The Soldier and the Nun

Director John Huston is celebrated for his superb and unique film adaptations of novels. Among the many such examples is his 1957 film, “Heaven Knows, Mr. Allison,” a story about a soldier and a nun trapped on an island during World War II. Although the film bares some resemblance to Huston’s 1951 “The African Queen”—two leading Hollywood actors, a war in the backdrop, and two people struggling together for basic survival—it stands on its own, mainly because of its two lead actors. 

Robert Mitchum plays Marine corporal Allison who, at the beginning of the film, we see floating on a life raft, gently swaying this way and that in the middle of the Pacific ocean. The tide brings him to an island, which appears to be empty, yet signs of life are still there: a few shacks and a makeshift chapel. Allison realizes he’s not alone when he sees Sister Angela, a Catholic novice, played by Deborah Kerr. The two become an unlikely pair through their ordeal to survive.

Corporal Allison and Sister Angela are deferential to one another. She, because of her attempts at seeing everyone as a child of God, and he, because she is a woman. In fact, this becomes the dynamic of their encounter and developing relationship throughout the film. Both are committed to their respective “orders,” and in some ways, they are not very different. Allison is a committed Marine and Sister Angela is “engaged” to Christ. This is something that is beyond Allison’s comprehension, and it becomes a sticking point in their relationship.

The stillness of the island and the sound of the ocean waves are dramatically interrupted by the arrival of a Japanese detachment. Allison and Sister Angela hide in an island cave, hoping the Japanese will not find them inside. The inevitable intimacy of the physical space creates a tension between the two. Clearly, they find something intriguing about each other but they don’t want to act out on their desires. For Sister Angela, Allison is the gravest temptation, and the question of whether she will take her final vows remains somewhat open ended.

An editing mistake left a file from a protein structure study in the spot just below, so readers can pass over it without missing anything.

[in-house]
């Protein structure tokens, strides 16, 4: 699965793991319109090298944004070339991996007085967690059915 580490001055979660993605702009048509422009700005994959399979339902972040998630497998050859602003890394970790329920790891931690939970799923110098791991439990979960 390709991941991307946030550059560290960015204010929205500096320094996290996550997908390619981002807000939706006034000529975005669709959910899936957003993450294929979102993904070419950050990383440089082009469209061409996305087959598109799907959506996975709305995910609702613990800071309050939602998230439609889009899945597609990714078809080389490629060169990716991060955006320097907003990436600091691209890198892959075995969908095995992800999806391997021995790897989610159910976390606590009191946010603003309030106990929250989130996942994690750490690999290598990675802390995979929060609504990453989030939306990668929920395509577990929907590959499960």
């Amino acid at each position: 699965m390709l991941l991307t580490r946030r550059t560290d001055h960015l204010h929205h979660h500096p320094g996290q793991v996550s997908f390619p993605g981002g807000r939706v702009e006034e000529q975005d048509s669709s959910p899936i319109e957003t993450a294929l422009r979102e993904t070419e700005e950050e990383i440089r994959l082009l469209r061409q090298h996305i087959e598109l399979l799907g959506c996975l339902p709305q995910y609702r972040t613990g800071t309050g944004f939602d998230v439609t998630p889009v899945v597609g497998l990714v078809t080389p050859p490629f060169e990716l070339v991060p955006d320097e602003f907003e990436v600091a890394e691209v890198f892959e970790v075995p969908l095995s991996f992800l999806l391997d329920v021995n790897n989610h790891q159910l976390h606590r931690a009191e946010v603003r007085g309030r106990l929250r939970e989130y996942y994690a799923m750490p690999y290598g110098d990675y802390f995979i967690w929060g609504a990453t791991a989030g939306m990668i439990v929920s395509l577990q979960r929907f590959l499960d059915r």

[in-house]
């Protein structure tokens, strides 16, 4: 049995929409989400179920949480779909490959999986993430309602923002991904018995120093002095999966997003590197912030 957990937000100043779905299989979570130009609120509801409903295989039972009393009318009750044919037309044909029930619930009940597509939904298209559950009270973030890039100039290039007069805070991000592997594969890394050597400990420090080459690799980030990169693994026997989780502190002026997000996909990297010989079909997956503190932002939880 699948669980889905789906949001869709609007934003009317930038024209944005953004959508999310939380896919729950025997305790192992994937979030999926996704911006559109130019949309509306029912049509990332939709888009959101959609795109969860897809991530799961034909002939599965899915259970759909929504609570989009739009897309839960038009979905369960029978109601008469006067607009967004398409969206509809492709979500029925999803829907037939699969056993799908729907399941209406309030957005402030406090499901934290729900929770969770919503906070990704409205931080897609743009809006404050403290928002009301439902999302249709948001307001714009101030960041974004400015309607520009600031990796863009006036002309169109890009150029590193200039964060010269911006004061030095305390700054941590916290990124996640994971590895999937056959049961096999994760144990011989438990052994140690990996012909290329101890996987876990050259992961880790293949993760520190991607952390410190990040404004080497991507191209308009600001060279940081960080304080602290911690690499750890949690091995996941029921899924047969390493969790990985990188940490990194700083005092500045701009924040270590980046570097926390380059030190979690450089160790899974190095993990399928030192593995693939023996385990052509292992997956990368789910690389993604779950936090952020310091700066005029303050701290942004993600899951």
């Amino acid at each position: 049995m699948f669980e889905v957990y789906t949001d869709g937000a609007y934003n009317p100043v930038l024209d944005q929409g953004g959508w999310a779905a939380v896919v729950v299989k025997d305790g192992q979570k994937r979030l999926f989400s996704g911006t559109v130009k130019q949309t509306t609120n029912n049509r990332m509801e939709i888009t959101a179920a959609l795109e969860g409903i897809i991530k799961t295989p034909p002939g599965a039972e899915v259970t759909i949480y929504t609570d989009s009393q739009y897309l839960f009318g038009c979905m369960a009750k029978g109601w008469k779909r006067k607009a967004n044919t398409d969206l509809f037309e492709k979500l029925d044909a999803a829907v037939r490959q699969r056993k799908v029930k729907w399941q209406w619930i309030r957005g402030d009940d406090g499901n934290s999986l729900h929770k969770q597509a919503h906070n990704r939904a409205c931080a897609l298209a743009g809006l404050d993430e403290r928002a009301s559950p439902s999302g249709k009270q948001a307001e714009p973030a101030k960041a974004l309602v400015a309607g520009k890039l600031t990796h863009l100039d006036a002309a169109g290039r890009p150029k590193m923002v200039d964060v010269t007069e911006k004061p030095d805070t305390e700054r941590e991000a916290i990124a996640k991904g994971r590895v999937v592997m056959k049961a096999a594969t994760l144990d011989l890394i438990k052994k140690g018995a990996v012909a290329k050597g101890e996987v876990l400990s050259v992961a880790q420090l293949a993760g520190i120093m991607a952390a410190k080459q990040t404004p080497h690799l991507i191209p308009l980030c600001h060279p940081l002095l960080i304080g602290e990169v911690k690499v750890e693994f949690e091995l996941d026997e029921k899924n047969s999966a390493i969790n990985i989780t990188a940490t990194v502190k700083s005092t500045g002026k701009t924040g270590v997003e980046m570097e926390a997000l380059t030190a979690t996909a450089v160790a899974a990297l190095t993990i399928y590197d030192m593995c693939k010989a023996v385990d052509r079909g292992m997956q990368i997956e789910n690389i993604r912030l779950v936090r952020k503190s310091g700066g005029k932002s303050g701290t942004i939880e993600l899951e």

In real life, Mitchum and Kerr got along very well, and would appear in several films together. They were good friends, and matched each other in humor and their easy-going attitudes, both of which were requirements for the filming of this movie. It wasn’t easy shooting the film in Tobago, and Kerr recalled that Mitchum was “at all times patient, concerned, and completely professional, always in good humor, and always ready to make a joke when things became trying.” 

According to Lee Server’s biography Robert Mitchum: “Baby, I Don’t Care,” a wardrobe girl on the film set described Mitchum’s friendly and gentle nature when it came to his relationship with Kerr. During one of the scenes, Mitchum sensed that Kerr may have been fatigued from standing on the sharp rocks, and “He just kneeled down, unlaced her white sneakers, removed them and massaged her feet. It was lovely and compassionate the way he did it . . . Then he put her sneakers back on and said kind of brusquely to hide his tenderness, ‘Gotta keep you alive for the next scene.’ Then he walked away. Deborah was so touched she cried.”